I happen to agree that exceptions should be left to exceptional events—something entirely outside the scope of the algorithm—and not something that seems well within the purview of the task at hand. For example, when validating data sets, which is something it sounds like your code does, detecting and handling an invalid datum sounds like the code's raison d'etre. An exception here would be ridiculous.
Another example might be a parser of some sort (for example, in the compiler itself). If it detects an error in the input, that's not an exception. It's a well defined state transition in the parser. Exception handling is not error handling in the general sense. It's only for errors for which the right course of action isn't even knowable except perhaps a couple levels up, and is unlikely to happen much in practice.
For example, if you have data structures that automatically resize to fit whatever your program needs, and you hit an OOM situation, what then? There's likely to be no good way forward. You want to unwind far enough that you can leave things in as consistent a state as possible, and otherwise probably just crash with a hopefully-useful error message. Depending on the nature of the program, "crash" could mean widely different things here. If it's a command-line program or a restartable system service, "error message and exit" is probably the best thing. If it's a GUI environment, if you can close the document or whatever triggered the blow-up and free the resources, that's probably a better idea.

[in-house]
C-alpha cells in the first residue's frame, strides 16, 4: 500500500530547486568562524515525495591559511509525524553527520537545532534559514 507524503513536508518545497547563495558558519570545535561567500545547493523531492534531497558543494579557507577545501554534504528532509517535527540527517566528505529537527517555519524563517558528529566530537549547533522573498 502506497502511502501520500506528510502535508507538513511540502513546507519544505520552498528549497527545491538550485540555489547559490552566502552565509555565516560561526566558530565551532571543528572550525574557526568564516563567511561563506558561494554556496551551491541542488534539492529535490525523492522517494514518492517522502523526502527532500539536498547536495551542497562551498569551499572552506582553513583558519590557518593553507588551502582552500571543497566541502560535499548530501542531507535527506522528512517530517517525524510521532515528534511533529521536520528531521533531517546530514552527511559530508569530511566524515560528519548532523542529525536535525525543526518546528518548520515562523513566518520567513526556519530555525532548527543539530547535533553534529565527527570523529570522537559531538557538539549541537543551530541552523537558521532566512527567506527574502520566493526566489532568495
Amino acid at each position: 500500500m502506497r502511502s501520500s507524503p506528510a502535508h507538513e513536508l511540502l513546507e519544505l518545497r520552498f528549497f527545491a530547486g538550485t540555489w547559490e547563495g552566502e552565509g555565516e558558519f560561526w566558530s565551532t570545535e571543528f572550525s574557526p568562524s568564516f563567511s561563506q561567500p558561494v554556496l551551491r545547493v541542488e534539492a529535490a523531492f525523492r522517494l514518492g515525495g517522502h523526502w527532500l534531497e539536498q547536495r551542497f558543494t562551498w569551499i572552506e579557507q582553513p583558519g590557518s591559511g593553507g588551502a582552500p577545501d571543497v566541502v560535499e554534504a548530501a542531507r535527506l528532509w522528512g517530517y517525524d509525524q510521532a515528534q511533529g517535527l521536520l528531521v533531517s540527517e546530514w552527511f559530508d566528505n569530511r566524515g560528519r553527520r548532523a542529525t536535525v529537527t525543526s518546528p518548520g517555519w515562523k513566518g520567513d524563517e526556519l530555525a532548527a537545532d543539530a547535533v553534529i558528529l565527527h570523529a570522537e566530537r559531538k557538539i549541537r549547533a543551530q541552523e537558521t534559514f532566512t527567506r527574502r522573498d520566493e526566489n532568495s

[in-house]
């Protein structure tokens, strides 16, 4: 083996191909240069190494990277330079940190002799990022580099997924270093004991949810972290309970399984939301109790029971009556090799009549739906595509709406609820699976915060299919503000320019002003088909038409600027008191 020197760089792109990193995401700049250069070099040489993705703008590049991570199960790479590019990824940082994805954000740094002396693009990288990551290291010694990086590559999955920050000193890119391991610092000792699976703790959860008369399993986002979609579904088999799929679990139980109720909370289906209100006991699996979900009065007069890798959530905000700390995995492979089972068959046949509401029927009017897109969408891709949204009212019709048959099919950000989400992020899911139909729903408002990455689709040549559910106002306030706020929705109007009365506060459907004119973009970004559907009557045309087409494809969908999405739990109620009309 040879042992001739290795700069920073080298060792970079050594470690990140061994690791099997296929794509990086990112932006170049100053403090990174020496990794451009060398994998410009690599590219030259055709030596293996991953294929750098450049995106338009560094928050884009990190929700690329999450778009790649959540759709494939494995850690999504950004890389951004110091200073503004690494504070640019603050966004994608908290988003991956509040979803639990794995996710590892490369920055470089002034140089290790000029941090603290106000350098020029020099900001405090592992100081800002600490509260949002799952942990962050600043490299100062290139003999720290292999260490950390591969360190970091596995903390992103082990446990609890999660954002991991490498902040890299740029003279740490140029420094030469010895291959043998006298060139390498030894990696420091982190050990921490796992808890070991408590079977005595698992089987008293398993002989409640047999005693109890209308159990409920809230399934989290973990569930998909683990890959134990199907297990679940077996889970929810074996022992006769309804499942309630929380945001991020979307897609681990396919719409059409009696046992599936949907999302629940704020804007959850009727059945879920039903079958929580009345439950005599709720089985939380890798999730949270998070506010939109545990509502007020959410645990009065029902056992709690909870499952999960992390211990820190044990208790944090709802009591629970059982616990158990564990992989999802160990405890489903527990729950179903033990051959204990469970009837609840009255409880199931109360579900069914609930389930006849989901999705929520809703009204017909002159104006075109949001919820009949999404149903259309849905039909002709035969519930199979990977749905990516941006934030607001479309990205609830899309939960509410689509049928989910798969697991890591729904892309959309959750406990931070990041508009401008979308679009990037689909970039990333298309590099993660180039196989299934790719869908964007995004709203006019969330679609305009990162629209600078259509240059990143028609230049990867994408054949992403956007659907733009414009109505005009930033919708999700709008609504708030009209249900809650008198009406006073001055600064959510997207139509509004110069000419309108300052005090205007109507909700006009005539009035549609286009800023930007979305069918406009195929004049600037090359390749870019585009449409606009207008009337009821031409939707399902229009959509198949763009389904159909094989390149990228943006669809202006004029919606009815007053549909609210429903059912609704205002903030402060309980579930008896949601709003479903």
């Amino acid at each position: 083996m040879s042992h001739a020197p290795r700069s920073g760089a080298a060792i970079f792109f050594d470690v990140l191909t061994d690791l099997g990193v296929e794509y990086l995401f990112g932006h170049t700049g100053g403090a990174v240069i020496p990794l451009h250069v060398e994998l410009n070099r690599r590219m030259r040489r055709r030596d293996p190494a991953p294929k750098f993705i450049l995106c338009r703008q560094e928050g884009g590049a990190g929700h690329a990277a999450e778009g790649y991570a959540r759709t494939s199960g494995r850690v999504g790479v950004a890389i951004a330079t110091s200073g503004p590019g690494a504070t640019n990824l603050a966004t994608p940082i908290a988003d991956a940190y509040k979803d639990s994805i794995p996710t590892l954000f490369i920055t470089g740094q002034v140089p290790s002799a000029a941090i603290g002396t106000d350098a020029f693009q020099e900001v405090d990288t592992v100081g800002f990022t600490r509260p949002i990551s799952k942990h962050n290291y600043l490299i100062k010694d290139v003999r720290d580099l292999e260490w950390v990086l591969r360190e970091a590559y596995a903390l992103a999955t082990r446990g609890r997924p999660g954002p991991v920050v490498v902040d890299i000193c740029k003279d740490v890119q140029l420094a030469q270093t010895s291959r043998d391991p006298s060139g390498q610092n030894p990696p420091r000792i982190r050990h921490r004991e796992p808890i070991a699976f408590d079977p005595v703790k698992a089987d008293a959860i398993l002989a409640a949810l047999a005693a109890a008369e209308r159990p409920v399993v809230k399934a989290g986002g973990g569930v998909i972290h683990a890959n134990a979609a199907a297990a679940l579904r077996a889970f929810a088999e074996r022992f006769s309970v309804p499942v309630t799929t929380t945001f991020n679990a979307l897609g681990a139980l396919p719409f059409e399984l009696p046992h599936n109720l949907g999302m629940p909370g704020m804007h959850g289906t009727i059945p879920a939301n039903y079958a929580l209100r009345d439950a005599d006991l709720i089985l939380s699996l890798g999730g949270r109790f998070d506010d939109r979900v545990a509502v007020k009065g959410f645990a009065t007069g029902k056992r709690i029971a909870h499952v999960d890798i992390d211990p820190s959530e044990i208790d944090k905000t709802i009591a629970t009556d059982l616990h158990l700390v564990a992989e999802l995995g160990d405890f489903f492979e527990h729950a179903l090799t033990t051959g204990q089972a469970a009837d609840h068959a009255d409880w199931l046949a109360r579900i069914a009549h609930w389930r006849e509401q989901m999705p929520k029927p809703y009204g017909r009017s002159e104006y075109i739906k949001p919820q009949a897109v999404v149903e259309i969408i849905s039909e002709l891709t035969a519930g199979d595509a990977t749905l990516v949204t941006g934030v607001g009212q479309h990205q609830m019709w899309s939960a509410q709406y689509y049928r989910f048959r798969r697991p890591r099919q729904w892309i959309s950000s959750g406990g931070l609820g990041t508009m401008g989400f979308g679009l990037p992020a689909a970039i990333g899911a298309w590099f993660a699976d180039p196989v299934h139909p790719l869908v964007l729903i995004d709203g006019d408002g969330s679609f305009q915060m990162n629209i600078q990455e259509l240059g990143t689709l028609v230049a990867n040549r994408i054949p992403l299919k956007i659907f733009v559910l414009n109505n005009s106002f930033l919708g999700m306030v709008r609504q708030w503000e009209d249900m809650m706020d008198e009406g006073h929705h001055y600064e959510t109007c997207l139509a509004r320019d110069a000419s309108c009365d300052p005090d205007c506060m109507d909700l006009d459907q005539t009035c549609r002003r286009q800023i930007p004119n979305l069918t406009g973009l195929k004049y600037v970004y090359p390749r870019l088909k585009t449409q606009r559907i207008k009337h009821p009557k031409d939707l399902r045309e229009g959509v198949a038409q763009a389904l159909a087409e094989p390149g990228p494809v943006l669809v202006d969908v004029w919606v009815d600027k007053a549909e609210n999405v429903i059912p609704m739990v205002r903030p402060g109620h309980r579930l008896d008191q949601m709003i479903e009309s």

Drifting topics here...
I'm fortunate that most of the programming I have to do is best served by Perl's "die", "croak" and "carp" functions. Usually, whatever error my scripts encounter is best handled outside the script, because the error is either bad input, or a bug in the code. Neither of those can really be handled within the script itself. So, we pop out an error message and a stack trace and say "here, you fix it."
Before you say "you're putting an undue burden on your users," most of this code is developed for ourselves to use. I work with a chip design team, and we manufacture and eat our own dog food. Just as the scaffolding around a skyscraper-under-construction doesn't need to be ADA compliant ("What, no wheelchair ramp up here?"), our scripts for internal use don't need quite as much polish as something we'd ship as a product. :-)
That said, I do also work on code that I intend other less-technical people to use. It takes considerably more work to make that code bulletproof and friendly. I'd say more work goes into polish than into the core algorithms.